Saturday, May 18, 2013

The "Organic" in the Roman Rite

When reviewing Fr. Sven Conrad's Ratzingerian paper on the development and changes in the Roman liturgy since the 1960s, one criticism I levied was an excessive, albeit implicit, reliance on the notion of the "organic" within the pre-Conciliar Roman rite.

Fr. Conrad's article defined, or exemplified, organic as concerning the development of secondary customs around a set Roman form. This is certainly true concerning local usages, but I would argue that it is true of the form itself. A look at the appendices of the Ordo Romanus Primus reveals a Roman Mass clearly a predecessor to the "Tridentine" form of the Roman rite. The structure is darn-near the same, although quite a lot is different: much of the chants we think of as reserved for the schola were sung antiphonally, like the Resurrexi introit for Pascha as is illustrated in this edition; many of the prayers and responses were handled by the subdeacons (yes, plural); there was no Agnus Dei; communion was distributed in a manner similar to how the Byzantine churches do it now; and the general use of space was much more similar to that of Papal Mass than a Solemn Mass or even Pontifical Mass in the "extraordinary" form, lending a lot of credibility to Fr. Franck Quoex's thesis that Papal Mass ought to be taken as the norm when considering the Roman rite, rather than, as the reformers took it to be, parish-level Mass.

Moreover, the private prayers most of us love—the prayers at the foot of the altar, the offertory prayers, the blessing, and Last Gospel—came midway through the Middle Ages and were not original to the rite. Far from being corruptions or secondary customs, these were marvelous developments. I would hardly call the prayers at the foot of the altar a secondary custom, but rather part of the form. Their exact character could be considered secondary.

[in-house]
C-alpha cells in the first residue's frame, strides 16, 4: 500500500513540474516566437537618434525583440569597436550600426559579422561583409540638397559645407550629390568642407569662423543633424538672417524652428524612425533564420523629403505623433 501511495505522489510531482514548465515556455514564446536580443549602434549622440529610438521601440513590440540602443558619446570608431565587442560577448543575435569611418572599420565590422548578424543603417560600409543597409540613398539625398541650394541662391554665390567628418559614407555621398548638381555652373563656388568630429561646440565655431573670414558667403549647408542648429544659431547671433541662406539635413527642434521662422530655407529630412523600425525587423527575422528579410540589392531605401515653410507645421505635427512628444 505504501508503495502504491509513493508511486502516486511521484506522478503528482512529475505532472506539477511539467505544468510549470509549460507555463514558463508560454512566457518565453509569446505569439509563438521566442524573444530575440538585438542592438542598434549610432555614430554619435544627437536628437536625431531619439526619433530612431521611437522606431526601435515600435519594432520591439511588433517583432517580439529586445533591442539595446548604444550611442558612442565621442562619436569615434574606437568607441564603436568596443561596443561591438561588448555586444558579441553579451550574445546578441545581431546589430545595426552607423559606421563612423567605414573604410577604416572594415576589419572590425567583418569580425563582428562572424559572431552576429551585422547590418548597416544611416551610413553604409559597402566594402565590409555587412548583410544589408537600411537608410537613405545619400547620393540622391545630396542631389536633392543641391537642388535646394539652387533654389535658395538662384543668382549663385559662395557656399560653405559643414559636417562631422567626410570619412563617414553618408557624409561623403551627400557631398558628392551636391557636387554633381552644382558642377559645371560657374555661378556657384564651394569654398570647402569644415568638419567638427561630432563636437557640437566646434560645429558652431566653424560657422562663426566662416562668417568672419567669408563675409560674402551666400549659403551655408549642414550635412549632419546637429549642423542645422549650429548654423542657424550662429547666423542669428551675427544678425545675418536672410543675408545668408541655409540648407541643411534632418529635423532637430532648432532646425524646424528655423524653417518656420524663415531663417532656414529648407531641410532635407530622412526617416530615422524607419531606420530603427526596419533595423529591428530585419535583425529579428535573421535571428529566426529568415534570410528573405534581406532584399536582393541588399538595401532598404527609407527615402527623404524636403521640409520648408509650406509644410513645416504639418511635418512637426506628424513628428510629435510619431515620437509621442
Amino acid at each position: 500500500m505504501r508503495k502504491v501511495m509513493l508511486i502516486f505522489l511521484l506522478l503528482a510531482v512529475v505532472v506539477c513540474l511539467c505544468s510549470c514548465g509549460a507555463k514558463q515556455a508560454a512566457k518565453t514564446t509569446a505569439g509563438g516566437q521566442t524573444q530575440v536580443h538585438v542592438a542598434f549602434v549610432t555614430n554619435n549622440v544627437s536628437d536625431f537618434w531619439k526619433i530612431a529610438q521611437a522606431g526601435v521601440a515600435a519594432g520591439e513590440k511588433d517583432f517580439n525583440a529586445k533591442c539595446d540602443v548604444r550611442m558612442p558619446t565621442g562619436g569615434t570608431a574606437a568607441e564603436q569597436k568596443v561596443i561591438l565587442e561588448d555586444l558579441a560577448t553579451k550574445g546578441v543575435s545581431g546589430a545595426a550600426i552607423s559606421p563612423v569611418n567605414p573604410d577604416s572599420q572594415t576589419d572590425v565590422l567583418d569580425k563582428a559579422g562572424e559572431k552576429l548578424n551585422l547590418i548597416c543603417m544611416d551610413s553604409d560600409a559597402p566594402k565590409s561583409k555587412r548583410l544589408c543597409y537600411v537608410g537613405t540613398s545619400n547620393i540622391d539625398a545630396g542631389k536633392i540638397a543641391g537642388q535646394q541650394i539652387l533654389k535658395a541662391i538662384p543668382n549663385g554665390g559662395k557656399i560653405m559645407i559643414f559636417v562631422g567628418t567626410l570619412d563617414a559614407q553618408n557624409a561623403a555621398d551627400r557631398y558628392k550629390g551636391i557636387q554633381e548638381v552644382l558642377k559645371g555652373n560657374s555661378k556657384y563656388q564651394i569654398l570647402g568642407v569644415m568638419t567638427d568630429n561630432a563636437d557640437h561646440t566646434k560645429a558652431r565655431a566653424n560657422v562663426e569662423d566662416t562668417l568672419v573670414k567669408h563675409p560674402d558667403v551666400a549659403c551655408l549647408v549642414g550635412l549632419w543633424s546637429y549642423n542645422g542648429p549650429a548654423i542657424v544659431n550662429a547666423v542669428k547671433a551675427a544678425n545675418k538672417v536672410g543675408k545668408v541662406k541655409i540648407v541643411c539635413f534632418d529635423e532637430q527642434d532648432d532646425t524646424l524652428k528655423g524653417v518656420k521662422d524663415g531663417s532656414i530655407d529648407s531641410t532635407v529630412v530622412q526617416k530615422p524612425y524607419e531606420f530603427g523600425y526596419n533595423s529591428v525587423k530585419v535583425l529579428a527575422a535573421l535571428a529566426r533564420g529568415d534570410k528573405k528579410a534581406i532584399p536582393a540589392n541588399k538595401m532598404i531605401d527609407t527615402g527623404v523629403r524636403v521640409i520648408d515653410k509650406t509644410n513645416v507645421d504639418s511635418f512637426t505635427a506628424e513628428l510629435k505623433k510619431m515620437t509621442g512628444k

Perhaps we could even consider the diffused use of the Roman rite to be inorganic but related to the form, rather than the secondary. Fr. Conrad draws attention to Pepin's mandate that the Roman rite be used throughout the Frankish kingdom, eliminating local rites very distinct from the Roman rite. Milan similarly adopted the Roman Canon. Ditto for rites of far northern Europe. One could tell a similar story of the spread of the Byzantine rites throughout the Eastern Roman Empire, where political centralization quashed local, but obscure to us, liturgical rites.

Why am I saying all this? To complain? No. I just wanted to say that liturgy, good or bad, is often spread and promulgated by broad steps. However, the Roman rite, in its form and not just its customs, was subject to organic change for a long time, indeed distribution of Holy Communion was not explicitly prescribed until 1962 (was Communion a secondary custom I wonder?), the spread of the Roman rite was sometimes natural and sometimes imposed.

How does this fit into Fr. Conrad's article? Not everything in the Pauline or 1962 rites can be judged as traditional or novel. Many things in the old liturgy we treasure, like the opening of Mattins or singing hymns in the Divine Office, were once novelties. The question should be: Does this improve upon what it replaces? or: Does this additional to an existing practice enrich it? Does this help the practice of the liturgy in a given setting?—be it Papal or private Mass. The Pauline rites, unfortunately, have little to no organic element, which is what separates it from the older rites. But we should not think everything in the older form was made entirely by custom. Some centralization did exist. Local adaptations followed centralization, rather precede it.

Just some thoughts....

The Rad Trad

1 comment:

  1. Recently we celebrated our daughter's baptism according to the EF. It was a bit atypical, though. I'd like to exchange some ideas with you about it, if you'd like. Can you e-mail me?